Joe Burrow (8.05)
Burrow was the eighth quarterback selected in the draft and was ahead of young stars Josh Allen and Baker Mayfield. Burrow has all the hype surrounding a #1 overall pick, and the Bengals offense could be a fantasy goldmine. The Bengals will likely be playing a lot of catch-up. The offensive weapons are there and ready to be utilized by a competent signal-caller.
Tua Tagovailoa (12.07)
We’ve all heard plenty on Tua, his injury, the what-ifs, the potential, everything. He’s gonna get his chance in Miami, and the front office there has been doing a good job of placing a young team around him. The most surprising part of this selection is that he went ahead of Drew Lock, who has skyrocketed up draft boards this offseason.
Justin Herbert (15.09)
Herbert here goes in the 15th round along with four other quarterbacks. Jared Goff, Drew Brees, Sam Darnold, and Kirk Cousins were all selected within a couple picks on either side of Herbert. Herbert isn’t expected to make any fireworks his rookie year. Still, the Chargers have some good offensive pieces around him, and Herbert has enough athleticism to pick up a couple rushing yards and touchdowns every year.
Jordan Love (19.01)
Despite being drafted in the first round, Love is a backup quarterback for the foreseeable future. It’s unlikely he beats out Aaron Rodgers in a training camp competition, so he’ll have to wait till Rodgers leaves the team (whether through a trade, cut, or retirement). Even so, Love was drafted ahead of a couple of NFL starters. Ben Roethlisberger, who will be 38 years old when the 2020 season starts, was selected the pick after Love.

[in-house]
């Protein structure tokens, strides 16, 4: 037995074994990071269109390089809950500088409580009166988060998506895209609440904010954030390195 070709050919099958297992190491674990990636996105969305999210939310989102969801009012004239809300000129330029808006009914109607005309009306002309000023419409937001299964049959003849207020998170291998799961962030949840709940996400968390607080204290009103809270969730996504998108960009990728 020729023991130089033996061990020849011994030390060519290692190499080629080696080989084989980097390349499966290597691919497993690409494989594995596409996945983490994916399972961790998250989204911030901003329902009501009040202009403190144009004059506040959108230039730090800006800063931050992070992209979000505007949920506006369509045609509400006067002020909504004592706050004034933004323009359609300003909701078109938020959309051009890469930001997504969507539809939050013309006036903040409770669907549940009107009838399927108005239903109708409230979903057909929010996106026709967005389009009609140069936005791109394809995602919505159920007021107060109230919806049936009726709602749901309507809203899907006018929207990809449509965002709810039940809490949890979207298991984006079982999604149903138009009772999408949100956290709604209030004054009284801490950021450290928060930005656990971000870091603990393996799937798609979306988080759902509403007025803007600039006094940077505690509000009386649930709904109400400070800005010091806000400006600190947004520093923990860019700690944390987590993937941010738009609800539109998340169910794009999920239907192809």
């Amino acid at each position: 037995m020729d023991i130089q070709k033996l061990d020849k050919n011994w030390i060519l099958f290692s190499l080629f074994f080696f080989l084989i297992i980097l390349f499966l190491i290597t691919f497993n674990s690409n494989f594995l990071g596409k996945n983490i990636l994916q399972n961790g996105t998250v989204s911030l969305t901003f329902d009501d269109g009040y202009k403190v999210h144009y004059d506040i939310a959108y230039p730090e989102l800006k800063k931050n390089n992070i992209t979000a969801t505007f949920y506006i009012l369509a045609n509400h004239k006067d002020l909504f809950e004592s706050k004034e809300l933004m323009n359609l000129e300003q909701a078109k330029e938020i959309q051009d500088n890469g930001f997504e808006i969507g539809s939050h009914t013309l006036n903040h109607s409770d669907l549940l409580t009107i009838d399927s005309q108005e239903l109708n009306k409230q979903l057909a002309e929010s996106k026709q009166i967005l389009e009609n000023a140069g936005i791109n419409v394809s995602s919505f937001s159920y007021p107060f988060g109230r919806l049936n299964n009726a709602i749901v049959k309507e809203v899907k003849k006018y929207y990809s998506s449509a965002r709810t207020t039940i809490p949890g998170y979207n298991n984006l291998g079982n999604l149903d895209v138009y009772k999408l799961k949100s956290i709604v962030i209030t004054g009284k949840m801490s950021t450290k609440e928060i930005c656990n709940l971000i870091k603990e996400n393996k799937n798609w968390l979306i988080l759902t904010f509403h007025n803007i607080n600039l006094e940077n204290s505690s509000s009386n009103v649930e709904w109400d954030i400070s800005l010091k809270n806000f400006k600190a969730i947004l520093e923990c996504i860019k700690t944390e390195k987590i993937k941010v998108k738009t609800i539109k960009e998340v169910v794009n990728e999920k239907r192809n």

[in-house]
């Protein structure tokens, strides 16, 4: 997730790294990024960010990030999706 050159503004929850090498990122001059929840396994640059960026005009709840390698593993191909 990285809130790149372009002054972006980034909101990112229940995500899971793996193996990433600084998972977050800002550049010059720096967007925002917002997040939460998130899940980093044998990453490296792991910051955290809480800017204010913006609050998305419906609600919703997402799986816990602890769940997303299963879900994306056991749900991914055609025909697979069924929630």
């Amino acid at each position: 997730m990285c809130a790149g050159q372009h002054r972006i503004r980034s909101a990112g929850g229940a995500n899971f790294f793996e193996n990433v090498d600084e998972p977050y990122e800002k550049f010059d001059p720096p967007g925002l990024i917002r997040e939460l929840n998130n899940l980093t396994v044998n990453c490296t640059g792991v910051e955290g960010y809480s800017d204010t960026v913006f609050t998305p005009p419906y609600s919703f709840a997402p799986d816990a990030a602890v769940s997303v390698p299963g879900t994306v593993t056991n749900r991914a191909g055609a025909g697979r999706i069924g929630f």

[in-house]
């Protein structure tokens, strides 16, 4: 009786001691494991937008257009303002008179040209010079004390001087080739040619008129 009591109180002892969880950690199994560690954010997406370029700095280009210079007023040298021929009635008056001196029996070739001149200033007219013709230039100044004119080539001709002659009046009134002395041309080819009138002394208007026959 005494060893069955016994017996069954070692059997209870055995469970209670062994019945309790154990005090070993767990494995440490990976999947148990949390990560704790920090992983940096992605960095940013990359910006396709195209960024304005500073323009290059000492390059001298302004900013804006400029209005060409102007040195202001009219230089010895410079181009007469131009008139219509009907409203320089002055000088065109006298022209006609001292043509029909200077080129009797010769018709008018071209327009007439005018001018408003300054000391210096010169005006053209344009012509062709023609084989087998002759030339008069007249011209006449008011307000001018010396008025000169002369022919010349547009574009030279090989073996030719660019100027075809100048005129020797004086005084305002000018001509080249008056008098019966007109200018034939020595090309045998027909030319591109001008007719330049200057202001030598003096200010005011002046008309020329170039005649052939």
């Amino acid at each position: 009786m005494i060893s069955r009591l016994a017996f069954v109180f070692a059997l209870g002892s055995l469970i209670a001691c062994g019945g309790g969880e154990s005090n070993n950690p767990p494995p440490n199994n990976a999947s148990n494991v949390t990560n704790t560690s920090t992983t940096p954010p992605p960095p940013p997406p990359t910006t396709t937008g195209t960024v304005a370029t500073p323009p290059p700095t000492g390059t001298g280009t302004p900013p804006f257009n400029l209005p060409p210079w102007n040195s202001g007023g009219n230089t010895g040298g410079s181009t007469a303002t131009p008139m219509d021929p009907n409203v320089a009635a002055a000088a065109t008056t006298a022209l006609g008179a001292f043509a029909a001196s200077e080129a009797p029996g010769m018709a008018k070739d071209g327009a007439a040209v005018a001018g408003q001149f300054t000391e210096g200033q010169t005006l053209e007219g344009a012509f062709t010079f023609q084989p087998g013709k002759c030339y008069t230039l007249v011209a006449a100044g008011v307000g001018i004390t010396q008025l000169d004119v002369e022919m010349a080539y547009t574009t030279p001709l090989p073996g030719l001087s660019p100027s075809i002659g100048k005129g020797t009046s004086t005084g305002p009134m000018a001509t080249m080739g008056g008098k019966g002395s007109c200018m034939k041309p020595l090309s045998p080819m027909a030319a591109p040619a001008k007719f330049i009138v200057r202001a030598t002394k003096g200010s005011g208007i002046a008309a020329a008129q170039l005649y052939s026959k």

Adam Trautman (17.1), Cole Kmet (20.07), Devin Asiasi (20.09)
This league is not a tight-end premium, so the rookie tight-ends had to wait a good while until they were selected. Trautman is the first one off the board. New Orleans could be considered a dream landing spot for a pass-catching big man. Trautman was selected after Blake Jawin but before Will Dissly and OJ Howard. Meanwhile, Kmet and Asiasi were selected in the 20th round, after David Njoku, and before Chris Herndon. Once again, we’re reminded of the lack of top-end talent in this draft class.
Hopefully, this will give you a good idea of where the top rookies this year are being valued. This doesn’t change much for your rookie drafts. As you prepare for your drafts and you project picks, you can better evaluate how much a nameless-pick is worth. For example, trying to sell off the 1.01 for Nick Chubb or Josh Jacobs could be a somewhat fair offer (depending on how optimistic the player’s owner is on rookies). While on draft day, sending the 1.06 to the owner of the Cooper Kupp may be enough if CeeDee Lamb is still on the board.
Every league is different, and many teams would rather have the proven players, while others are looking to build a strong core for many years to come. Learn about each owner’s tendencies in these areas and customize your trade offers to best fit their outlook. Drafting rookies is possibly the most exciting part of dynasty fantasy football. Don’t let the rookie fever blind you from passing up the opportunity to gain NFL-proven players. When we look back at this draft in three years, there will be busts in this draft from the first round. There will also be steals from the 3rd and 4th rounds. The key is always to maximize value and to trust your gut.